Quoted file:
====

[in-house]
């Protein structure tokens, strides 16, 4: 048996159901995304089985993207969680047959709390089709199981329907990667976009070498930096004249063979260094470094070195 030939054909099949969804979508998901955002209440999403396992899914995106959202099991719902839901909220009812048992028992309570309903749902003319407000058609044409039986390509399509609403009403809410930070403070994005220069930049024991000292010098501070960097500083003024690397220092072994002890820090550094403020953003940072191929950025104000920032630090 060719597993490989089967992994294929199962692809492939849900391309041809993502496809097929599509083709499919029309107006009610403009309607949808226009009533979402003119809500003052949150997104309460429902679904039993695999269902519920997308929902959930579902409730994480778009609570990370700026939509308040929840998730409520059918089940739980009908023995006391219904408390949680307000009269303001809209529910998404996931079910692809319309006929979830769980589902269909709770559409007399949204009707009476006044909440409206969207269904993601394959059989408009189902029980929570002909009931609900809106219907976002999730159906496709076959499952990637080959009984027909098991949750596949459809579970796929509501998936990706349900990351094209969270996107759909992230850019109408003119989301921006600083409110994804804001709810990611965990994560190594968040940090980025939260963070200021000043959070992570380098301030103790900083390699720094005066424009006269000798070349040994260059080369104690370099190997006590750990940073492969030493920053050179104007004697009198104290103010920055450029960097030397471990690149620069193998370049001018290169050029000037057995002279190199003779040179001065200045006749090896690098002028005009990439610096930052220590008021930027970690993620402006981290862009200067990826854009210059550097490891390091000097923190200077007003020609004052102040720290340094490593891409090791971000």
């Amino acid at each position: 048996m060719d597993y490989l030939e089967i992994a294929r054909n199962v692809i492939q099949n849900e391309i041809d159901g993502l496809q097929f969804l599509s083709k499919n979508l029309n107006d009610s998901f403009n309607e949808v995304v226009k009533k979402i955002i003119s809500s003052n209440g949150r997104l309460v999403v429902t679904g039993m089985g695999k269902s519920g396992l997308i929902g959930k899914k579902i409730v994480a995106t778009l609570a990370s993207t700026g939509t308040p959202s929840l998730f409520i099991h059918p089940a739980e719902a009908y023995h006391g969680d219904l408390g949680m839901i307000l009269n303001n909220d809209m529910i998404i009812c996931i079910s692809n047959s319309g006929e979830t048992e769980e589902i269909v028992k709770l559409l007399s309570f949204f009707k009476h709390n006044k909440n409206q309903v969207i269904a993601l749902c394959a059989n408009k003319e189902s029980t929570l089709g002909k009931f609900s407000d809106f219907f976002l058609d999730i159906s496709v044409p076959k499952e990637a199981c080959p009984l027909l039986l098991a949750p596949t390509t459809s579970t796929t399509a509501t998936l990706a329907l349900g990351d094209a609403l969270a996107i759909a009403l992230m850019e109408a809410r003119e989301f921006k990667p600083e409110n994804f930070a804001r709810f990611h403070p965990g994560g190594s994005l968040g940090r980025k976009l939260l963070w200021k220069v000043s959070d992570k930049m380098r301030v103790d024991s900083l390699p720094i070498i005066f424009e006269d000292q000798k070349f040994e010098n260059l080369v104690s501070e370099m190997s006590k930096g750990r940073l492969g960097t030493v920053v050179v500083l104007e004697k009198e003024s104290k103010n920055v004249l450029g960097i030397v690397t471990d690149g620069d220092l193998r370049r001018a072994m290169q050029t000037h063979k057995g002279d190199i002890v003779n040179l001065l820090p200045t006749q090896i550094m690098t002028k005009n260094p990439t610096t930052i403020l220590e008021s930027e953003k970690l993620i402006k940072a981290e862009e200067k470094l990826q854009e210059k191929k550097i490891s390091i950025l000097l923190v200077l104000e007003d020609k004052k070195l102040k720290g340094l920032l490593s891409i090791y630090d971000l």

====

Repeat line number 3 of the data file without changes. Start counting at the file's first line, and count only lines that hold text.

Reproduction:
């Amino acid at each position: 048996m060719d597993y490989l030939e089967i992994a294929r054909n199962v692809i492939q099949n849900e391309i041809d159901g993502l496809q097929f969804l599509s083709k499919n979508l029309n107006d009610s998901f403009n309607e949808v995304v226009k009533k979402i955002i003119s809500s003052n209440g949150r997104l309460v999403v429902t679904g039993m089985g695999k269902s519920g396992l997308i929902g959930k899914k579902i409730v994480a995106t778009l609570a990370s993207t700026g939509t308040p959202s929840l998730f409520i099991h059918p089940a739980e719902a009908y023995h006391g969680d219904l408390g949680m839901i307000l009269n303001n909220d809209m529910i998404i009812c996931i079910s692809n047959s319309g006929e979830t048992e769980e589902i269909v028992k709770l559409l007399s309570f949204f009707k009476h709390n006044k909440n409206q309903v969207i269904a993601l749902c394959a059989n408009k003319e189902s029980t929570l089709g002909k009931f609900s407000d809106f219907f976002l058609d999730i159906s496709v044409p076959k499952e990637a199981c080959p009984l027909l039986l098991a949750p596949t390509t459809s579970t796929t399509a509501t998936l990706a329907l349900g990351d094209a609403l969270a996107i759909a009403l992230m850019e109408a809410r003119e989301f921006k990667p600083e409110n994804f930070a804001r709810f990611h403070p965990g994560g190594s994005l968040g940090r980025k976009l939260l963070w200021k220069v000043s959070d992570k930049m380098r301030v103790d024991s900083l390699p720094i070498i005066f424009e006269d000292q000798k070349f040994e010098n260059l080369v104690s501070e370099m190997s006590k930096g750990r940073l492969g960097t030493v920053v050179v500083l104007e004697k009198e003024s104290k103010n920055v004249l450029g960097i030397v690397t471990d690149g620069d220092l193998r370049r001018a072994m290169q050029t000037h063979k057995g002279d190199i002890v003779n040179l001065l820090p200045t006749q090896i550094m690098t002028k005009n260094p990439t610096t930052i403020l220590e008021s930027e953003k970690l993620i402006k940072a981290e862009e200067k470094l990826q854009e210059k191929k550097i490891s390091i950025l000097l923190v200077l104000e007003d020609k004052k070195l102040k720290g340094l920032l490593s891409i090791y630090d971000l």